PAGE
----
Hundreds line up for "second chance"

MEMPHIS, TN (WMC-TV) - Hundreds of convicted felons lined up in Memphis Monday in hopes of getting a second chance and a job.

The programs goal is to find jobs for people who have paid their debt to society. However, the program is also a sober warning for anyone who might think about committing a crime.

When Memphis Mayor Willie Herenton's second chance job program opened at 7 am Monday morning, some applicants had already been in line since midnight.

"I'll take a minimum wage job. Anything $5 an hour. I'm in just that bad of a need of a job, you know," job applicant Oscar Wright said.

It is the kind of desperation you can see among people who have been convicted of a crime.

Men, women, young, and old are learning that even after you have served your time, getting someone to hire you can be tough.

"And me, I have a couple of  felonies. I have been going to temporary services for the last three weeks and the first thing they pull up is a background check. So with a background check you can't get a job in a temporary service," Wright said.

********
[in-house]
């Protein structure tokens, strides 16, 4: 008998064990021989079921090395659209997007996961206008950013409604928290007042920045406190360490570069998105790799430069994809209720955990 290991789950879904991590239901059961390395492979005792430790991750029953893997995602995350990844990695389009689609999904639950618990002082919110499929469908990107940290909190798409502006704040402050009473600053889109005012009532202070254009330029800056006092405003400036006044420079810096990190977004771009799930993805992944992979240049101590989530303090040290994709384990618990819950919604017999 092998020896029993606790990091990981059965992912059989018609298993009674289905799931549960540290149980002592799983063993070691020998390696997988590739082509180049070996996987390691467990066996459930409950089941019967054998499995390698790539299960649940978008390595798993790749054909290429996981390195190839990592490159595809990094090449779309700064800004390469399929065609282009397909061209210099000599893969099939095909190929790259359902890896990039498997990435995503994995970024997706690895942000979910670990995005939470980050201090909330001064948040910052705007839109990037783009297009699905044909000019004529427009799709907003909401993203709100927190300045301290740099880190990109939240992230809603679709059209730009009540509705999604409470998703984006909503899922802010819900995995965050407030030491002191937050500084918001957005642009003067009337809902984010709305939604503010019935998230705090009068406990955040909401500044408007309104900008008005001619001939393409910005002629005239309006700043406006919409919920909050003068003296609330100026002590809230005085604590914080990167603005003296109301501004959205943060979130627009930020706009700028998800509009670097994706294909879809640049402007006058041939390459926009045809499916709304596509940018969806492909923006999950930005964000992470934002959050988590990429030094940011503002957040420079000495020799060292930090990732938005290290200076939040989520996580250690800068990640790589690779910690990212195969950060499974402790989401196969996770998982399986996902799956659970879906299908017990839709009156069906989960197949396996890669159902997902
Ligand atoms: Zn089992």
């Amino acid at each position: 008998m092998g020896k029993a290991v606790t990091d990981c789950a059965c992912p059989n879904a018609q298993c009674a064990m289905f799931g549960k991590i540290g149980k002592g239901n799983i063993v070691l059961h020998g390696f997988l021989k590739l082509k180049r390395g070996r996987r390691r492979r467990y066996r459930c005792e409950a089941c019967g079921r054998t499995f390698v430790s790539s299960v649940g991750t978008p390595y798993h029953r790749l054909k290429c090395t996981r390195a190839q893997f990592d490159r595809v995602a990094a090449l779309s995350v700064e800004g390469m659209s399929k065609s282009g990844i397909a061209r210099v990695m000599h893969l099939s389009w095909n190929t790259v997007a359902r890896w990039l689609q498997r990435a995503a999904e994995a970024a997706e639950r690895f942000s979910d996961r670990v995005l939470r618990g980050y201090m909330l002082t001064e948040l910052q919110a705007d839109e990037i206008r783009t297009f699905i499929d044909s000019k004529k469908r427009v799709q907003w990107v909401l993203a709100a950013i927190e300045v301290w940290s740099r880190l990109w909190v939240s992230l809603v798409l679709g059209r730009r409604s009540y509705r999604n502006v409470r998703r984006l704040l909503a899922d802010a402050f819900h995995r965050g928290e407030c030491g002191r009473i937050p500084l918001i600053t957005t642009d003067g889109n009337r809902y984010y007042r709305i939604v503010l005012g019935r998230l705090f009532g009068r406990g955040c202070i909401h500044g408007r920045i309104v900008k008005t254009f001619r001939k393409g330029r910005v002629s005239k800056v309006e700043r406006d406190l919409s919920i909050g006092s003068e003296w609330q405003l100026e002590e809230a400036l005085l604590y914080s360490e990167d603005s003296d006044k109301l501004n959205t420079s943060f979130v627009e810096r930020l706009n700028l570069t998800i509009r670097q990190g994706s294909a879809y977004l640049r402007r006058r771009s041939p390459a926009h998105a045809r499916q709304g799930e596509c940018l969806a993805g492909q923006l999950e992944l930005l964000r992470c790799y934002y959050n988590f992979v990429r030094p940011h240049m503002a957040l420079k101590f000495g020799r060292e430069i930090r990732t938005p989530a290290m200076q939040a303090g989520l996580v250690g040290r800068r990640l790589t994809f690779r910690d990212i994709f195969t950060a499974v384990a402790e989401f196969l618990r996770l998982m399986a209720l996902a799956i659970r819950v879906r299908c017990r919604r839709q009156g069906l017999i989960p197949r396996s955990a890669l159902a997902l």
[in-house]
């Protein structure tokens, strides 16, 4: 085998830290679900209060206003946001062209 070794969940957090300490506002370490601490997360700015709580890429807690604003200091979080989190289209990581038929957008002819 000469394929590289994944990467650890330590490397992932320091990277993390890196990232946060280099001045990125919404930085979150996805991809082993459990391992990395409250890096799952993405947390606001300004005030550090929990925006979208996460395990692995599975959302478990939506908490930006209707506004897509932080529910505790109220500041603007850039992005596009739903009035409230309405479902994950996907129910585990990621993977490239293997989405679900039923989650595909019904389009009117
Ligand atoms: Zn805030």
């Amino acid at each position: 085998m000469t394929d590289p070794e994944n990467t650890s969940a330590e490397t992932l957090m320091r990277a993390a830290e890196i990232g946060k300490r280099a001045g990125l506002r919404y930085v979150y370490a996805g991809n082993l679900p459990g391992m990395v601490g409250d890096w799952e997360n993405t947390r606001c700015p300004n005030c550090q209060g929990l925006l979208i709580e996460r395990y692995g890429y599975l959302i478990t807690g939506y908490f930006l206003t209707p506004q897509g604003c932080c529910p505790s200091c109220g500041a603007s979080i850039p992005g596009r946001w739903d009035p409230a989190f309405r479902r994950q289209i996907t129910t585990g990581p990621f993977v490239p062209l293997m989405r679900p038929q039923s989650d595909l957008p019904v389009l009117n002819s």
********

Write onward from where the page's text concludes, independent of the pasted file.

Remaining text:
The Mayor's second chance program is aimed at giving people with one felony help in finding work.

Since 2001, the city has worked with local companies, finding jobs in areas from the transit authority to the housing authority.

Those fortunate enough to get into the second chance program will also get job training and help earning a GED.  There is strict monitoring, and if you have more than one felony you cannot participate.

Many said the bottom line is participating in crime is not worth it and can make finding a job more difficult.

The application process for the Second chance program is offered four times a year. The next one is scheduled for December 28th.

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